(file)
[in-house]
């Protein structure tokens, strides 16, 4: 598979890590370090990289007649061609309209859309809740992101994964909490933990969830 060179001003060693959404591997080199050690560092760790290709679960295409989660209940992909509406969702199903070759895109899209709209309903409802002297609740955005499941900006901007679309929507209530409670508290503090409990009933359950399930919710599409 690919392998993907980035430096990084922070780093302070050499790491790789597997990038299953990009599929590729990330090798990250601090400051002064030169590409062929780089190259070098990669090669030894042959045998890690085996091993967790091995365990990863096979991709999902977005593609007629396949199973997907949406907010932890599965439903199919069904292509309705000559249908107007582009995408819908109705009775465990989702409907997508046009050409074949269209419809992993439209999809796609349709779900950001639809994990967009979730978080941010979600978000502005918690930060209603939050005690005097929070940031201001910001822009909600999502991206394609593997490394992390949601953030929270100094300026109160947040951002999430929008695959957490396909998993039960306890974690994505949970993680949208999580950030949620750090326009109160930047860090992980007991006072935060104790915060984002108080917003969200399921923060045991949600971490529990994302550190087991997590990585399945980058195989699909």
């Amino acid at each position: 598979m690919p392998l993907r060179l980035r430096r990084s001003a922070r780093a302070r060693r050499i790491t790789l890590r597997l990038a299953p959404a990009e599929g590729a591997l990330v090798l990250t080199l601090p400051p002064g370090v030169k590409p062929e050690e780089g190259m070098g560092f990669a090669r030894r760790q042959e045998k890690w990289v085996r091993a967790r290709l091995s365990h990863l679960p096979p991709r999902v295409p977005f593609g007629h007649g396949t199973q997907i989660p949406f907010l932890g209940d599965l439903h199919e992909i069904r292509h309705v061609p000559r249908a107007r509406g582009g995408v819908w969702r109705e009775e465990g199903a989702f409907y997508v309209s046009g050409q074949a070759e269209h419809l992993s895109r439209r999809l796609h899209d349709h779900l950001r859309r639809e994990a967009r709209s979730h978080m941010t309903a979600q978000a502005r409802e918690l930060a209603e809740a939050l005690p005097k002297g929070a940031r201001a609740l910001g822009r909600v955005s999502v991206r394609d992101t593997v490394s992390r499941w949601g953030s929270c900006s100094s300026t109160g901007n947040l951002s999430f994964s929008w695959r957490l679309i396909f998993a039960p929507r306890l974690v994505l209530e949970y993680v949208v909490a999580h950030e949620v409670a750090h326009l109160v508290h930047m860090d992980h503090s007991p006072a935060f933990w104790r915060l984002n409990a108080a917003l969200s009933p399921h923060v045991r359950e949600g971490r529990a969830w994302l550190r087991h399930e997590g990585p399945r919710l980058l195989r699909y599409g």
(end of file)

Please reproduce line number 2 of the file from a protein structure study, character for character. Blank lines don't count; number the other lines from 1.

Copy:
């Protein structure tokens, strides 16, 4: 598979890590370090990289007649061609309209859309809740992101994964909490933990969830 060179001003060693959404591997080199050690560092760790290709679960295409989660209940992909509406969702199903070759895109899209709209309903409802002297609740955005499941900006901007679309929507209530409670508290503090409990009933359950399930919710599409 690919392998993907980035430096990084922070780093302070050499790491790789597997990038299953990009599929590729990330090798990250601090400051002064030169590409062929780089190259070098990669090669030894042959045998890690085996091993967790091995365990990863096979991709999902977005593609007629396949199973997907949406907010932890599965439903199919069904292509309705000559249908107007582009995408819908109705009775465990989702409907997508046009050409074949269209419809992993439209999809796609349709779900950001639809994990967009979730978080941010979600978000502005918690930060209603939050005690005097929070940031201001910001822009909600999502991206394609593997490394992390949601953030929270100094300026109160947040951002999430929008695959957490396909998993039960306890974690994505949970993680949208999580950030949620750090326009109160930047860090992980007991006072935060104790915060984002108080917003969200399921923060045991949600971490529990994302550190087991997590990585399945980058195989699909």